The Raman Spectrometry (RS) blood test delivered promising results in a primary care trial. It identified around 79% of early-stage bowel cancers and 100% of advanced bowel cancers in a study that involved 27 practices and 595 patients across West Wales.
Initial data indicated that the blood test has greater sensitivity for the detection of bowel cancer compared to other similar tests currently available in primary care.
A Welsh start-up business, CanSense, has now secured support from Life Sciences Hub Wales and an additional £1.2m commitment from the National Institute for Health and Care Research (NIHR) to further develop the technology, which would facilitate the clinical adoption of the test across Wales.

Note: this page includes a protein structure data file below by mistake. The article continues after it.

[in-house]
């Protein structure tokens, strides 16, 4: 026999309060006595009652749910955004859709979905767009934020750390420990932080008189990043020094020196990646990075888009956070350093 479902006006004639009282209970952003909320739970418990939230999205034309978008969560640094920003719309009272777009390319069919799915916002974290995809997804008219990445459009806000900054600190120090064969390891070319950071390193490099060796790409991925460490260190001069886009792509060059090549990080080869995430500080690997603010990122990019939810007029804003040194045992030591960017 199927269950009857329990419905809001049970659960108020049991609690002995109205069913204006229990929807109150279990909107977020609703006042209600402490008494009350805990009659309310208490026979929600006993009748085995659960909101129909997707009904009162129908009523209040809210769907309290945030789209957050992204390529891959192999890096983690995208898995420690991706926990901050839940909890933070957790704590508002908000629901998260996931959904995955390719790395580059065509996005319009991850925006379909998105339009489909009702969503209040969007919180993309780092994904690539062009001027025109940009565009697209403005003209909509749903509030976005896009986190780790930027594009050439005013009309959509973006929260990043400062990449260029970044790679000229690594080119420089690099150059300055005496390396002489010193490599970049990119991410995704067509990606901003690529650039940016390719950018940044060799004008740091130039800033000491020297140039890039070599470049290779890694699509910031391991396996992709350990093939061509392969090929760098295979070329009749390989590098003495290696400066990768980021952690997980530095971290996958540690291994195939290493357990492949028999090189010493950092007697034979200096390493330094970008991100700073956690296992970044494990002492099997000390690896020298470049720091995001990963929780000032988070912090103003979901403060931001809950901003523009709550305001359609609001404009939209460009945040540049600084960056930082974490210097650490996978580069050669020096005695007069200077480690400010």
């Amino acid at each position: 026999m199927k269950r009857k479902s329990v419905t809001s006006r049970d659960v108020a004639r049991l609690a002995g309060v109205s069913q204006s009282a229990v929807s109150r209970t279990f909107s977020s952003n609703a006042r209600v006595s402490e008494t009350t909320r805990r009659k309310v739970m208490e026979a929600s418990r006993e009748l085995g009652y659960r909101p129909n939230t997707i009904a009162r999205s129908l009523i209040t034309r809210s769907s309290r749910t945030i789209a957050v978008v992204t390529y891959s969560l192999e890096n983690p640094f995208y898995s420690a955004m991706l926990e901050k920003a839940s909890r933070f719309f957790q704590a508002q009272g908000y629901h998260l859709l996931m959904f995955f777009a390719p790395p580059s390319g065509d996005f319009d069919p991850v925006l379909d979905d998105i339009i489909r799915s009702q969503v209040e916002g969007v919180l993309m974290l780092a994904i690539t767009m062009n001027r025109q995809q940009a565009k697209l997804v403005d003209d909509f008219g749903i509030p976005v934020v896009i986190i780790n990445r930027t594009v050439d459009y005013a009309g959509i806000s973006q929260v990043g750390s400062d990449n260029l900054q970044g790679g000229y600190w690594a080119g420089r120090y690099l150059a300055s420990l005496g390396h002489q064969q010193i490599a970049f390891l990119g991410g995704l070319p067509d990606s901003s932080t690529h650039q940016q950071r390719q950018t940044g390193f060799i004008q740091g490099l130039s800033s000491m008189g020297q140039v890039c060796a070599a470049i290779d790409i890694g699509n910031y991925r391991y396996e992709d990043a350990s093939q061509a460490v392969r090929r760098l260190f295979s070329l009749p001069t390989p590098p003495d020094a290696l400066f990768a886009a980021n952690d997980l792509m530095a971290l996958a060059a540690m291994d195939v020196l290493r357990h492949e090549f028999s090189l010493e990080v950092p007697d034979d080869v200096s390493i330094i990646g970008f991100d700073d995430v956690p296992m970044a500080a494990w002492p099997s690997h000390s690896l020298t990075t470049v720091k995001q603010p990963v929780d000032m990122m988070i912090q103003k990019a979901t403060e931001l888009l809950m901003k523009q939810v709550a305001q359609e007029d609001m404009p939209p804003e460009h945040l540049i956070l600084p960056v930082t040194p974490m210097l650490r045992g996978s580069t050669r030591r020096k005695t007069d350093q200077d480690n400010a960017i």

The start-up will seek to deliver a test that will offer results in 48 hours.
It is expected that the introduction of the test will reduce diagnosis wait times, eliminate the need for unnecessary invasive procedures, such as colonoscopies, and reduce pressure on the NHS.
CanSense co-founder and director Dr Cerys Jenkins said: “The goal for this research has always been to translate it into something that fits into the existing patient pathway.
“Having this test available at the triage stage would save time, money, but most importantly save the patients from anxiety and unnecessary diagnostic tests.”
Every year, 2,200 people are diagnosed with bowel cancer in Wales, with most diagnoses occurring at an advanced stage. It is the second leading cause of cancer death in Wales.